When the upstream worm technique was in common use, anglers fished with a horsehair line. Horsehair is not very strong, so to make a line with sufficient strength, multiple hairs were twisted together. The resulting line was heavier than most modern fly lines and much heavier than modern tenkara lines.
However, that was not entirely a bad thing. The heavy line produced significant line sag. I have come to believe that line sag is a critical element in tenkara fishing and and is the critical element in upstream worm fishing.
When I first tried Ultralight Worm Fishing (which I should have called The Upstream Worm, but at that time I didn't realize it was a recognized technique that had a name), I was sure a tenkara line
would allow me to make the cast. After all, it casts nearly weightless flies without any
It turns out using a tenkara line provides three tremendous benefits relative to the light lines used in either keiryu fishing or spin fishing:
For upstream worm lines I have used size 2.5 and size 3 hi-vis fluorocarbon and a Fujino tapered nylon line. Some of the tenkara rods that would be appropriate for fishing the upstream worm would do better with a size 3.5 line.
Although I have not yet tried size 3.5 or size 4 lines for upstream worm fishing, I think they should work quite well. The heavier lines will create a bit more line sag, and the greater sag will tend to pull the worm faster than the current. However, they are still lighter than most of the horsehair lines used a hundred years ago, so I cannot imagine that they would pull the worm too fast to be effective. I say most because the horsehair line Charles Cotton used was so light that not even all modern tenkara rods will cast it well. Trying his line with the Upstream Worm is on my "to do" list.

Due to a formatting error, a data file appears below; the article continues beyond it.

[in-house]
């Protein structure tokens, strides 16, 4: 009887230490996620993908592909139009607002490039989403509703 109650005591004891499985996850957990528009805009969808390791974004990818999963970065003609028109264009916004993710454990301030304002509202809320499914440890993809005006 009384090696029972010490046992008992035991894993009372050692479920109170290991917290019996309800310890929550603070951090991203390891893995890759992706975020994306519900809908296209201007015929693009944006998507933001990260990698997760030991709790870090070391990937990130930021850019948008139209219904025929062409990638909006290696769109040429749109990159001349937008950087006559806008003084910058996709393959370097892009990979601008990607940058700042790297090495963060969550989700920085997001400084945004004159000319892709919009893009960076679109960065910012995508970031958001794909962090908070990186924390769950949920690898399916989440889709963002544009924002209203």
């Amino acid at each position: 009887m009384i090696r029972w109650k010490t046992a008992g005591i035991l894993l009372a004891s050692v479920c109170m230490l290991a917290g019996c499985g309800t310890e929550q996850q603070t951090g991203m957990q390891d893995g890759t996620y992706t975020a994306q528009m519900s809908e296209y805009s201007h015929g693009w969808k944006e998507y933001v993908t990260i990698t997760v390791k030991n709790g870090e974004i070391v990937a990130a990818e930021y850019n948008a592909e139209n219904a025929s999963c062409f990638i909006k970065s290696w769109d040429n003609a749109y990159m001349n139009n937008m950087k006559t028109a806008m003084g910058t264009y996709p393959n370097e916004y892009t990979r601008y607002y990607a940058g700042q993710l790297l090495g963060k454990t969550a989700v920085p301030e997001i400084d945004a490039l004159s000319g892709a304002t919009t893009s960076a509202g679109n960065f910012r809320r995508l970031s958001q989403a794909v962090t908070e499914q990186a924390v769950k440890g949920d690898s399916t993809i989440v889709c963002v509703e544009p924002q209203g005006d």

Slightly heavier lines may yield a benefit that more than offsets any problems caused by greater line sag. One of the casting methods that was described in Clear Water Trout Fishing With Worm by Sidney Spencer (which, by they way, is the best book on fishing the upstream worm I have found) is basically a pendulum cast. I have found a pendulum cast to be very effective, and with practice it can be very accurate and allow a very gently entry of the worm into the water. To date I have only done it with split shot to provide the weight required to get the pendulum effect - which was before my Ultralight Worm Fishing trip. Casting is covered in the Ultralight Worm Fishing article.
I have caught lots and lots of fish with hi-vis fluorocarbon lines. It is critical to keep the bright line off the water's surface at all times, though. Don't even let the line touch at the end of your cast and then pick it up immediately. Don't let it touch the water at all! If you have to shorten your line and lengthen your tippet a bit, do so.
Still, since the upstream worm - also called the clear-water worm - is generally fished in low, clear water, you will need all the stealth you can muster. Using a longer tippet has advantages beyond just keeping the hi-vis line off the surface, it also keeps it further away from the fish.
Upstream Worm Lines and Line Sag